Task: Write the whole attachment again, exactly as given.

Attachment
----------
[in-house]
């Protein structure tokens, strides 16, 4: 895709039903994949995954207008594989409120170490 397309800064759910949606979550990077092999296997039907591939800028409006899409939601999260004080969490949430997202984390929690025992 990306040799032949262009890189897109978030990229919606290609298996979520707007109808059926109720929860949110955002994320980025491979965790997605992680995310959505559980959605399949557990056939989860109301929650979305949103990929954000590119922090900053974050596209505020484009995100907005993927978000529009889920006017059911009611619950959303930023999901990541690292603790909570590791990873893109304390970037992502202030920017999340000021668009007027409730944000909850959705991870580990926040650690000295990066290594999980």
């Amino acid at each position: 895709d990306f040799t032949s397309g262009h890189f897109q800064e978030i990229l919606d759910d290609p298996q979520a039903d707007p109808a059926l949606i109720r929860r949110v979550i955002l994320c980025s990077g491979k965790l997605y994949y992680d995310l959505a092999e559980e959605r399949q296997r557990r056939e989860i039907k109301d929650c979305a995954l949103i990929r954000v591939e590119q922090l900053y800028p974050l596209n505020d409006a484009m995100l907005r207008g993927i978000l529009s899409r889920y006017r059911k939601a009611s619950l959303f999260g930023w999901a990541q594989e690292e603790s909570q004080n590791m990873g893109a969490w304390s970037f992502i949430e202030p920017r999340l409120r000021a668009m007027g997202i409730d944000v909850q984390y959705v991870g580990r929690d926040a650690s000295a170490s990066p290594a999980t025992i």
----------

[in-house]
């Protein structure tokens, strides 16, 4: 895709039903994949995954207008594989409120170490 397309800064759910949606979550990077092999296997039907591939800028409006899409939601999260004080969490949430997202984390929690025992 990306040799032949262009890189897109978030990229919606290609298996979520707007109808059926109720929860949110955002994320980025491979965790997605992680995310959505559980959605399949557990056939989860109301929650979305949103990929954000590119922090900053974050596209505020484009995100907005993927978000529009889920006017059911009611619950959303930023999901990541690292603790909570590791990873893109304390970037992502202030920017999340000021668009007027409730944000909850959705991870580990926040650690000295990066290594999980």
């Amino acid at each position: 895709d990306f040799t032949s397309g262009h890189f897109q800064e978030i990229l919606d759910d290609p298996q979520a039903d707007p109808a059926l949606i109720r929860r949110v979550i955002l994320c980025s990077g491979k965790l997605y994949y992680d995310l959505a092999e559980e959605r399949q296997r557990r056939e989860i039907k109301d929650c979305a995954l949103i990929r954000v591939e590119q922090l900053y800028p974050l596209n505020d409006a484009m995100l907005r207008g993927i978000l529009s899409r889920y006017r059911k939601a009611s619950l959303f999260g930023w999901a990541q594989e690292e603790s909570q004080n590791m990873g893109a969490w304390s970037f992502i949430e202030p920017r999340l409120r000021a668009m007027g997202i409730d944000v909850q984390y959705v991870g580990r929690d926040a650690s000295a170490s990066p290594a999980t025992i």